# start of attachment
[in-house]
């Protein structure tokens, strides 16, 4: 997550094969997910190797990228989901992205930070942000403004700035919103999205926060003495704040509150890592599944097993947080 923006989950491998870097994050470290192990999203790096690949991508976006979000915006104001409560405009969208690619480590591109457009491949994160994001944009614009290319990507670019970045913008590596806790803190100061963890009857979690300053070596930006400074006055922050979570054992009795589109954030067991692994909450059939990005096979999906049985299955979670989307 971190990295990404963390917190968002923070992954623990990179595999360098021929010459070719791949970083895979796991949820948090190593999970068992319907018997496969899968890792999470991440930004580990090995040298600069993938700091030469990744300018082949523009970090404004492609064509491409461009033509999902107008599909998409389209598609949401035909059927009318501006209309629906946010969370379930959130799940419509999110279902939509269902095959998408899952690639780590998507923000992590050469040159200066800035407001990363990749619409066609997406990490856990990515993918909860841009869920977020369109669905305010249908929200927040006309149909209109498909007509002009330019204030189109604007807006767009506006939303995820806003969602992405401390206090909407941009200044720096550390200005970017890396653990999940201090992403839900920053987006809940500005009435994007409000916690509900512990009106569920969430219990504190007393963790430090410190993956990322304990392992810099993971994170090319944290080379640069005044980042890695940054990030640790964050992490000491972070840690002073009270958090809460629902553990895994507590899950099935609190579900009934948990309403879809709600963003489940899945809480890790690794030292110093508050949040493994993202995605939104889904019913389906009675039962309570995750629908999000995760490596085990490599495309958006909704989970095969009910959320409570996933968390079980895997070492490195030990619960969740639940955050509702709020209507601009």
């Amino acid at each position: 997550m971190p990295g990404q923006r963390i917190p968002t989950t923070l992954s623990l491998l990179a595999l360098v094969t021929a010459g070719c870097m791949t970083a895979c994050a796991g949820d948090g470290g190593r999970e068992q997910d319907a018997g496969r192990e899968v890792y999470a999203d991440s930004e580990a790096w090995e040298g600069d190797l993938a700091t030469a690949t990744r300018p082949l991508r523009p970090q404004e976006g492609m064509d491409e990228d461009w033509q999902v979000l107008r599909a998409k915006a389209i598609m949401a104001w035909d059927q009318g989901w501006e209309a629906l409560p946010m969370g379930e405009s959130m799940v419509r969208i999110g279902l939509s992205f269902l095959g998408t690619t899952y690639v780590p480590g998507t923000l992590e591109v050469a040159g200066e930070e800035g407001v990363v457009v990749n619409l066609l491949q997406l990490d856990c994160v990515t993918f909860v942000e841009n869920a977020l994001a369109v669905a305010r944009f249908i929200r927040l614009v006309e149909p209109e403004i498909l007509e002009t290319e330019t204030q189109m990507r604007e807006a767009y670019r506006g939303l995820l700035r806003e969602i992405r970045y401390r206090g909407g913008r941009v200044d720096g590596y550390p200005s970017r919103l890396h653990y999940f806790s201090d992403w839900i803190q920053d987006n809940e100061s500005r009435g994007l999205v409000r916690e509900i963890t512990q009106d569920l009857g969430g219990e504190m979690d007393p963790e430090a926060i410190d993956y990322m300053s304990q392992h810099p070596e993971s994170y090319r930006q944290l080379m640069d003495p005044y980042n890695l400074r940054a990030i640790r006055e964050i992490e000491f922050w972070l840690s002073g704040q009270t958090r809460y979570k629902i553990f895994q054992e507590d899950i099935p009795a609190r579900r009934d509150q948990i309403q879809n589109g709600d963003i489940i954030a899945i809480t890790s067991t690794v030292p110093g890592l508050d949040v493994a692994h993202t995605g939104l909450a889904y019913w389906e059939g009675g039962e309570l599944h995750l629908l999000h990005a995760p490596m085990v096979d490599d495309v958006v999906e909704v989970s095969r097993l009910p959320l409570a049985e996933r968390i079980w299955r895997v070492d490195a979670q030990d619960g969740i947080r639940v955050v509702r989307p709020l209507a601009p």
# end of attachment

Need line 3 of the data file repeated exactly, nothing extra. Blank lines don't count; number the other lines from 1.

């Amino acid at each position: 997550m971190p990295g990404q923006r963390i917190p968002t989950t923070l992954s623990l491998l990179a595999l360098v094969t021929a010459g070719c870097m791949t970083a895979c994050a796991g949820d948090g470290g190593r999970e068992q997910d319907a018997g496969r192990e899968v890792y999470a999203d991440s930004e580990a790096w090995e040298g600069d190797l993938a700091t030469a690949t990744r300018p082949l991508r523009p970090q404004e976006g492609m064509d491409e990228d461009w033509q999902v979000l107008r599909a998409k915006a389209i598609m949401a104001w035909d059927q009318g989901w501006e209309a629906l409560p946010m969370g379930e405009s959130m799940v419509r969208i999110g279902l939509s992205f269902l095959g998408t690619t899952y690639v780590p480590g998507t923000l992590e591109v050469a040159g200066e930070e800035g407001v990363v457009v990749n619409l066609l491949q997406l990490d856990c994160v990515t993918f909860v942000e841009n869920a977020l994001a369109v669905a305010r944009f249908i929200r927040l614009v006309e149909p209109e403004i498909l007509e002009t290319e330019t204030q189109m990507r604007e807006a767009y670019r506006g939303l995820l700035r806003e969602i992405r970045y401390r206090g909407g913008r941009v200044d720096g590596y550390p200005s970017r919103l890396h653990y999940f806790s201090d992403w839900i803190q920053d987006n809940e100061s500005r009435g994007l999205v409000r916690e509900i963890t512990q009106d569920l009857g969430g219990e504190m979690d007393p963790e430090a926060i410190d993956y990322m300053s304990q392992h810099p070596e993971s994170y090319r930006q944290l080379m640069d003495p005044y980042n890695l400074r940054a990030i640790r006055e964050i992490e000491f922050w972070l840690s002073g704040q009270t958090r809460y979570k629902i553990f895994q054992e507590d899950i099935p009795a609190r579900r009934d509150q948990i309403q879809n589109g709600d963003i489940i954030a899945i809480t890790s067991t690794v030292p110093g890592l508050d949040v493994a692994h993202t995605g939104l909450a889904y019913w389906e059939g009675g039962e309570l599944h995750l629908l999000h990005a995760p490596m085990v096979d490599d495309v958006v999906e909704v989970s095969r097993l009910p959320l409570a049985e996933r968390i079980w299955r895997v070492d490195a979670q030990d619960g969740i947080r639940v955050v509702r989307p709020l209507a601009p």